Ask Dr. Nick: Any Suggestions for an Overheating Hoist?

Question: We are having issues with overheating Hoist. We are using a 2ton electric 208~230V, temperature in the area will reach to 110-125. Any suggestions?

Dr. Nick: I’ll try to give you some immediate pointers, but you probably need to approach a specialist hoist manufacturer before you implement any major alterations.

Anyone who has ever worked at an elevated position in a rotomolding plant will have experienced how the ambient temperature increases dramatically as you get nearer to the roof of the building.  Hot air rises and accumulates.  Even with good ventilation, rotomolding machines generate a lot of waste heat and this tends to rise upwards and concentrate at higher elevations.

Depending on the class of motor being used in your hoist, its insulation starts to break down at an accelerated rate above 220 to 356°F.  Your recorded ambient temperature is 110-125°F, so, why is there a problem?  The answer lies in how your motor is designed to cool itself.

Systems vary, but most motor enclosures are designed to provide sufficient cooling to keep the hottest parts of the motor below the maximum temperature for its insulation class — assuming ambient air at or below about 100°F.  Your factory conditions are creating an ambient condition above this, so motor cooling will be impaired to some extent.

Possible things you can try, to alleviate the condition, include:

  1. Reduce the local ambient air temperature by drawing in colder air from outside.  This may be relatively easy (eg opening a nearby building vent), or may get complicated and expensive.
  2. Increase the flow of air over the motor enclosure by installing an additional fan near to the hoist motor’s resting location.  This fan could be triggered to initiate via a thermocouple set at (say) 85°F, so that you don’t waste fan power when the ambient conditions are more favorable.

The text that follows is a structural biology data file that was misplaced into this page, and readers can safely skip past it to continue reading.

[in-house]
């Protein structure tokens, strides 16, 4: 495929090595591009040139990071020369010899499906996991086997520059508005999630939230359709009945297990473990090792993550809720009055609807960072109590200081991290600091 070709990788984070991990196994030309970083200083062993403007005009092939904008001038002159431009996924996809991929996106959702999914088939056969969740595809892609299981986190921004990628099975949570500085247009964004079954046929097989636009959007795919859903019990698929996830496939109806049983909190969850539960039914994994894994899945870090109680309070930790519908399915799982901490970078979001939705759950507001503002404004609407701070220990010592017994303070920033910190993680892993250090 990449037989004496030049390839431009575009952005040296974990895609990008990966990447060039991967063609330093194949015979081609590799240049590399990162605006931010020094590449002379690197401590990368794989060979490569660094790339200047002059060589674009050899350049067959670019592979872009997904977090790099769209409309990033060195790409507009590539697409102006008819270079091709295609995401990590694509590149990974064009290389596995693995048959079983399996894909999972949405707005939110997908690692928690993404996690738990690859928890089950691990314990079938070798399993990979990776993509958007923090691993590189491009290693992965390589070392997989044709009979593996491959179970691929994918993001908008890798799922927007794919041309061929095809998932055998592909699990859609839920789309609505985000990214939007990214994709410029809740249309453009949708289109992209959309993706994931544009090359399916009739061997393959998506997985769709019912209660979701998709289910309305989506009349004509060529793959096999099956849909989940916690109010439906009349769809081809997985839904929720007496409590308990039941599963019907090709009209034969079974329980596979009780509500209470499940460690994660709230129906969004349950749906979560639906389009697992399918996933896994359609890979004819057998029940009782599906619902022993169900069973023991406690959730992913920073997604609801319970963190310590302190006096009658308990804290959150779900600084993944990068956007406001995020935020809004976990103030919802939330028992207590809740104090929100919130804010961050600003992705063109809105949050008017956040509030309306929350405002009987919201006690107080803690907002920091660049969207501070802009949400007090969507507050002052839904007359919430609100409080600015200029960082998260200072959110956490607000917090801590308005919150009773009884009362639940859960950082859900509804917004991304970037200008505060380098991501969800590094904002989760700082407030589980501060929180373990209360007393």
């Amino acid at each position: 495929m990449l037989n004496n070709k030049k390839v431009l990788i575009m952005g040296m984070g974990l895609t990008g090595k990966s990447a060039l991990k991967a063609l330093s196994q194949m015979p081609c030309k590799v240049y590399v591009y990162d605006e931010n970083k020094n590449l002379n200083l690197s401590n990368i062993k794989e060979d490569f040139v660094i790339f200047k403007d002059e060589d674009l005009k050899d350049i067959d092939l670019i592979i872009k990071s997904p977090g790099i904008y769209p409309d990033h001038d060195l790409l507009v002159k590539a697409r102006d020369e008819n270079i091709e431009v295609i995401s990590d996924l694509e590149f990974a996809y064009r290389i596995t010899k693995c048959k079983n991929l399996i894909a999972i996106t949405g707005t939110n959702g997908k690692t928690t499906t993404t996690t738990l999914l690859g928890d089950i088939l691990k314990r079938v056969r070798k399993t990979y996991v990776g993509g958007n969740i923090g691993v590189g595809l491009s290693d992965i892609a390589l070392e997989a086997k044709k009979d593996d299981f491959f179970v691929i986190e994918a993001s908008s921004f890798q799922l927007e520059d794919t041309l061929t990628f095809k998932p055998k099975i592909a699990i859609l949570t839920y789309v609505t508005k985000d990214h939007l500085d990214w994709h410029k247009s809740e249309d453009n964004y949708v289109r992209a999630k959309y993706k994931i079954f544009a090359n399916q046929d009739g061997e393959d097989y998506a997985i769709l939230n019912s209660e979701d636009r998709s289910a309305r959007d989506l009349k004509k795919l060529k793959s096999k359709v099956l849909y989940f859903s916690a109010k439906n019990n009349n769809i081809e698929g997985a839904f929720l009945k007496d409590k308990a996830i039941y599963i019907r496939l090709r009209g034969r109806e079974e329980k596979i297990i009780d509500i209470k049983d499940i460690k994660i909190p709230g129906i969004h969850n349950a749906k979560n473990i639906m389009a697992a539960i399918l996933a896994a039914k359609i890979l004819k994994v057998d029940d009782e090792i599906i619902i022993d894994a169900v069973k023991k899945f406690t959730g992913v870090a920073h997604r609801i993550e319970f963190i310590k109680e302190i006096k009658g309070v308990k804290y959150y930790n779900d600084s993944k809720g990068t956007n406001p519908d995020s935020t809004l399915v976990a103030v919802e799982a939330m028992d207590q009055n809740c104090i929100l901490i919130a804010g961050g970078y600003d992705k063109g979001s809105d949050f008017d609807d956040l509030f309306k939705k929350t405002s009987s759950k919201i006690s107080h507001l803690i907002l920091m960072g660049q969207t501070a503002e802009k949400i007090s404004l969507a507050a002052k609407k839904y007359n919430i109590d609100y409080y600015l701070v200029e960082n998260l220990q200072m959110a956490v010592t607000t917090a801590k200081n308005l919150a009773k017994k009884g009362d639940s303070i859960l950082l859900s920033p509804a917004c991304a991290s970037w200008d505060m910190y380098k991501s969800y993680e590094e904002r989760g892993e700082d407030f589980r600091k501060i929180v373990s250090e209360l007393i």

3. Uprate the motor horsepower.  Motors designed to work in continuously hot environments are often downrated (ie their assumed effective horsepower is reduced).  Incidentally, downrating is also recommended for high-elevation locations. NEMA (National Electrical Manufacturers Association) codes have tables of suggested down-rating requirements.  For example, the recommended down-rating for an ambient of 125°F would be 20%, for elevations up to 3,000 ft.
  4. Don’t overlook lubrication of all parts of the system.  An elevated ambient temperature will tend to dry out many lubricants and greases, making them less effective.  It may help to lubricate critical parts more frequently.

Hopefully some of these general suggestions will mitigate your problems, but a specialist supplier of hoists and electric motors should be able to provide more specific help.

Dr. Nick Henwood is the Technical Director for the Association of Rotational Molders. He has 30+ years of experience in rotomolding, specializing in materials development and process control. In 2022 he was inducted into the Rotational Molding Hall of Fame. He operates as a consultant, researcher and educator through his own company, Rotomotive Limited, based in UK.

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